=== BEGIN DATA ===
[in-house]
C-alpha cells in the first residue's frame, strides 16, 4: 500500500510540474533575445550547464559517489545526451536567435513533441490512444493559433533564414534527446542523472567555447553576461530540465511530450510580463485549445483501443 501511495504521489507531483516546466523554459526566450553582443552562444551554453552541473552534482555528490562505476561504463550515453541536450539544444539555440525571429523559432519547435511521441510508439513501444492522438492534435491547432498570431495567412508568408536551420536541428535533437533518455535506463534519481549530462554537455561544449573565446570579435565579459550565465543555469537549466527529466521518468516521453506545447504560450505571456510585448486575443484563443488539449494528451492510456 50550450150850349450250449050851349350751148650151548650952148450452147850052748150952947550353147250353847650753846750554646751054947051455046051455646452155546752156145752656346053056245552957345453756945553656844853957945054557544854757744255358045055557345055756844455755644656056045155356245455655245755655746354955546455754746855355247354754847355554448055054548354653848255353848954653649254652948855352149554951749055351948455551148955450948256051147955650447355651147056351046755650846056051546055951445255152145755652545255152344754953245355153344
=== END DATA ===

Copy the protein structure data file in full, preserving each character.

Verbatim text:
[in-house]
C-alpha cells in the first residue's frame, strides 16, 4: 500500500510540474533575445550547464559517489545526451536567435513533441490512444493559433533564414534527446542523472567555447553576461530540465511530450510580463485549445483501443 501511495504521489507531483516546466523554459526566450553582443552562444551554453552541473552534482555528490562505476561504463550515453541536450539544444539555440525571429523559432519547435511521441510508439513501444492522438492534435491547432498570431495567412508568408536551420536541428535533437533518455535506463534519481549530462554537455561544449573565446570579435565579459550565465543555469537549466527529466521518468516521453506545447504560450505571456510585448486575443484563443488539449494528451492510456 50550450150850349450250449050851349350751148650151548650952148450452147850052748150952947550353147250353847650753846750554646751054947051455046051455646452155546752156145752656346053056245552957345453756945553656844853957945054557544854757744255358045055557345055756844455755644656056045155356245455655245755655746354955546455754746855355247354754847355554448055054548354653848255353848954653649254652948855352149554951749055351948455551148955450948256051147955650447355651147056351046755650846056051546055951445255152145755652545255152344754953245355153344